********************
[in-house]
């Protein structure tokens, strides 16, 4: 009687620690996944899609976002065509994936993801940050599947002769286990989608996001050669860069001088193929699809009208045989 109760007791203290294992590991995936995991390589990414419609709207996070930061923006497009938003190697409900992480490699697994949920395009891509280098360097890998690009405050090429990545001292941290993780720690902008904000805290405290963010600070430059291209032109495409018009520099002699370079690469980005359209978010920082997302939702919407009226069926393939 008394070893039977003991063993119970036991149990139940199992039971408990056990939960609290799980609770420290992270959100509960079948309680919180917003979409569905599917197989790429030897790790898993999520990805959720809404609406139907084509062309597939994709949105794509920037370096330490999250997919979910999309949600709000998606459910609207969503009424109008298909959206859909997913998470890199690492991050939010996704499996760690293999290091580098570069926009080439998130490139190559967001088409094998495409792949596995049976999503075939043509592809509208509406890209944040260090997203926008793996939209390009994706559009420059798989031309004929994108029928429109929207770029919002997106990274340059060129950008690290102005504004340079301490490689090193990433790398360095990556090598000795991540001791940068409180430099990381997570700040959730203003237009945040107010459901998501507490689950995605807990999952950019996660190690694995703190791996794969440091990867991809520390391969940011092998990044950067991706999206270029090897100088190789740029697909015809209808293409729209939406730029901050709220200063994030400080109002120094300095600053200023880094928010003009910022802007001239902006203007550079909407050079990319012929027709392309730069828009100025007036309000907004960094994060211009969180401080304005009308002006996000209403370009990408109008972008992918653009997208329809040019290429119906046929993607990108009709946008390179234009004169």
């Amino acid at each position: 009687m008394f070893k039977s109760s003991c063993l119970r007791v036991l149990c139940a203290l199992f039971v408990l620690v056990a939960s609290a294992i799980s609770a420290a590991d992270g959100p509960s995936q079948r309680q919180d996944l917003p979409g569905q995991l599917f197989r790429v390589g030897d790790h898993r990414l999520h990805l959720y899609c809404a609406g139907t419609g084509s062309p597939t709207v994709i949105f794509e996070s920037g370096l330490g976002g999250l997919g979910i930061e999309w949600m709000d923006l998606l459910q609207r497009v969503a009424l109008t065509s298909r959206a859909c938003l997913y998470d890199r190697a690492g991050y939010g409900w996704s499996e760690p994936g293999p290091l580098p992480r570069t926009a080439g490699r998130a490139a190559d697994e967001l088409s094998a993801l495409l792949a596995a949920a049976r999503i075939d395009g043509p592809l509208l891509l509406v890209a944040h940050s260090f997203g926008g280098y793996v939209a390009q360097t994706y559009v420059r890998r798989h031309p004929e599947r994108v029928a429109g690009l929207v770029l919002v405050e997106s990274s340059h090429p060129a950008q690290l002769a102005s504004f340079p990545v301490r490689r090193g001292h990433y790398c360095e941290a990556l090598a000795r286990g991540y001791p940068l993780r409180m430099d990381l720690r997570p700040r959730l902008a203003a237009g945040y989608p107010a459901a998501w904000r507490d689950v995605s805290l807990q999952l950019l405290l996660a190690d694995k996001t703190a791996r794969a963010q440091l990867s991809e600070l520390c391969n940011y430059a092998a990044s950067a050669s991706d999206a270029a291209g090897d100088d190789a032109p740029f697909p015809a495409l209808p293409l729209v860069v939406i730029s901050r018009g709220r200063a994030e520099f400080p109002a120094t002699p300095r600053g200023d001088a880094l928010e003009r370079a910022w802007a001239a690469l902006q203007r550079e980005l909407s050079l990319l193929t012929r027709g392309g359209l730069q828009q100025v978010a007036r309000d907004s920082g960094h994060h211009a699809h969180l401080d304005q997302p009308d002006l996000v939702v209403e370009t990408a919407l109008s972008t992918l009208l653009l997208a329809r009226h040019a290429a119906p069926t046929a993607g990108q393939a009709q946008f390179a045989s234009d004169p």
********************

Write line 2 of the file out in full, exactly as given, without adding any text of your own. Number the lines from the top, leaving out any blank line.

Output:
């Protein structure tokens, strides 16, 4: 009687620690996944899609976002065509994936993801940050599947002769286990989608996001050669860069001088193929699809009208045989 109760007791203290294992590991995936995991390589990414419609709207996070930061923006497009938003190697409900992480490699697994949920395009891509280098360097890998690009405050090429990545001292941290993780720690902008904000805290405290963010600070430059291209032109495409018009520099002699370079690469980005359209978010920082997302939702919407009226069926393939 008394070893039977003991063993119970036991149990139940199992039971408990056990939960609290799980609770420290992270959100509960079948309680919180917003979409569905599917197989790429030897790790898993999520990805959720809404609406139907084509062309597939994709949105794509920037370096330490999250997919979910999309949600709000998606459910609207969503009424109008298909959206859909997913998470890199690492991050939010996704499996760690293999290091580098570069926009080439998130490139190559967001088409094998495409792949596995049976999503075939043509592809509208509406890209944040260090997203926008793996939209390009994706559009420059798989031309004929994108029928429109929207770029919002997106990274340059060129950008690290102005504004340079301490490689090193990433790398360095990556090598000795991540001791940068409180430099990381997570700040959730203003237009945040107010459901998501507490689950995605807990999952950019996660190690694995703190791996794969440091990867991809520390391969940011092998990044950067991706999206270029090897100088190789740029697909015809209808293409729209939406730029901050709220200063994030400080109002120094300095600053200023880094928010003009910022802007001239902006203007550079909407050079990319012929027709392309730069828009100025007036309000907004960094994060211009969180401080304005009308002006996000209403370009990408109008972008992918653009997208329809040019290429119906046929993607990108009709946008390179234009004169």